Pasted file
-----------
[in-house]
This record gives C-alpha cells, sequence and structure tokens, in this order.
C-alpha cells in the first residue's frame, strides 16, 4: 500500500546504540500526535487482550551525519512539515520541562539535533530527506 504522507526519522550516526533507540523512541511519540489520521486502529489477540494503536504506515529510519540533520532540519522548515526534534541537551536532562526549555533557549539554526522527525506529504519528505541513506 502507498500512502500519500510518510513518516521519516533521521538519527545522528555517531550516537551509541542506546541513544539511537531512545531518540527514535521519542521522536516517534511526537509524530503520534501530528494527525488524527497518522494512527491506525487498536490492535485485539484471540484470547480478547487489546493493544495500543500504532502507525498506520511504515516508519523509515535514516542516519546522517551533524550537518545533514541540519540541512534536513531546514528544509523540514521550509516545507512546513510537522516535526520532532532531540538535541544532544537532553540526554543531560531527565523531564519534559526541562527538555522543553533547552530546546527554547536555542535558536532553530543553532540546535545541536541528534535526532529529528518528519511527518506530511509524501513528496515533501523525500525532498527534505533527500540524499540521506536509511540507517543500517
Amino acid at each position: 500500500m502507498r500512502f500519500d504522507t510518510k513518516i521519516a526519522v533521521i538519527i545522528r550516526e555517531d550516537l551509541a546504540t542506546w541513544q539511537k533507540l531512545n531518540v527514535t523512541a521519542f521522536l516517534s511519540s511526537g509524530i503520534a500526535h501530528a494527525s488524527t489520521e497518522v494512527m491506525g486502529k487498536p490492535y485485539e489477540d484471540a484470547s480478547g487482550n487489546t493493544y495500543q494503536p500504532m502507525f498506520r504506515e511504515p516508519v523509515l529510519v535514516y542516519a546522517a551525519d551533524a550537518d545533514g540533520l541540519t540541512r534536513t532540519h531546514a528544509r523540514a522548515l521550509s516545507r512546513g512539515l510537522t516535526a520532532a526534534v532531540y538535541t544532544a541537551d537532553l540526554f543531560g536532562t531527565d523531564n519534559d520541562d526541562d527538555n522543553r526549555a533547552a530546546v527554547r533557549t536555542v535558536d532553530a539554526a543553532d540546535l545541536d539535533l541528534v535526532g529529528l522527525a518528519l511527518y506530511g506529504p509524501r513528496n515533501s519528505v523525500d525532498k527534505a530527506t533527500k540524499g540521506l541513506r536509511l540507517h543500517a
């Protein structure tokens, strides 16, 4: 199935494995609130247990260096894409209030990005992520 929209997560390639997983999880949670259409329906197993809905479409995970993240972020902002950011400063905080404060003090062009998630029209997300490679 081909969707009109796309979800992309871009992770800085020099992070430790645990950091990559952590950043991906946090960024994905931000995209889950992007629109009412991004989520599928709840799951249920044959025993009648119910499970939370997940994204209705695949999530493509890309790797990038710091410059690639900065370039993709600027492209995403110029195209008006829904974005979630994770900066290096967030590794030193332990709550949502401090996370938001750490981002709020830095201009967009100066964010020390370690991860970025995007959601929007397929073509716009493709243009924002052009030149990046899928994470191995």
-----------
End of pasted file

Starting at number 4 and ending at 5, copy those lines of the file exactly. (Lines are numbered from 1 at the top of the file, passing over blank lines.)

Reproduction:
Amino acid at each position: 500500500m502507498r500512502f500519500d504522507t510518510k513518516i521519516a526519522v533521521i538519527i545522528r550516526e555517531d550516537l551509541a546504540t542506546w541513544q539511537k533507540l531512545n531518540v527514535t523512541a521519542f521522536l516517534s511519540s511526537g509524530i503520534a500526535h501530528a494527525s488524527t489520521e497518522v494512527m491506525g486502529k487498536p490492535y485485539e489477540d484471540a484470547s480478547g487482550n487489546t493493544y495500543q494503536p500504532m502507525f498506520r504506515e511504515p516508519v523509515l529510519v535514516y542516519a546522517a551525519d551533524a550537518d545533514g540533520l541540519t540541512r534536513t532540519h531546514a528544509r523540514a522548515l521550509s516545507r512546513g512539515l510537522t516535526a520532532a526534534v532531540y538535541t544532544a541537551d537532553l540526554f543531560g536532562t531527565d523531564n519534559d520541562d526541562d527538555n522543553r526549555a533547552a530546546v527554547r533557549t536555542v535558536d532553530a539554526a543553532d540546535l545541536d539535533l541528534v535526532g529529528l522527525a518528519l511527518y506530511g506529504p509524501r513528496n515533501s519528505v523525500d525532498k527534505a530527506t533527500k540524499g540521506l541513506r536509511l540507517h543500517a
């Protein structure tokens, strides 16, 4: 199935494995609130247990260096894409209030990005992520 929209997560390639997983999880949670259409329906197993809905479409995970993240972020902002950011400063905080404060003090062009998630029209997300490679 081909969707009109796309979800992309871009992770800085020099992070430790645990950091990559952590950043991906946090960024994905931000995209889950992007629109009412991004989520599928709840799951249920044959025993009648119910499970939370997940994204209705695949999530493509890309790797990038710091410059690639900065370039993709600027492209995403110029195209008006829904974005979630994770900066290096967030590794030193332990709550949502401090996370938001750490981002709020830095201009967009100066964010020390370690991860970025995007959601929007397929073509716009493709243009924002052009030149990046899928994470191995």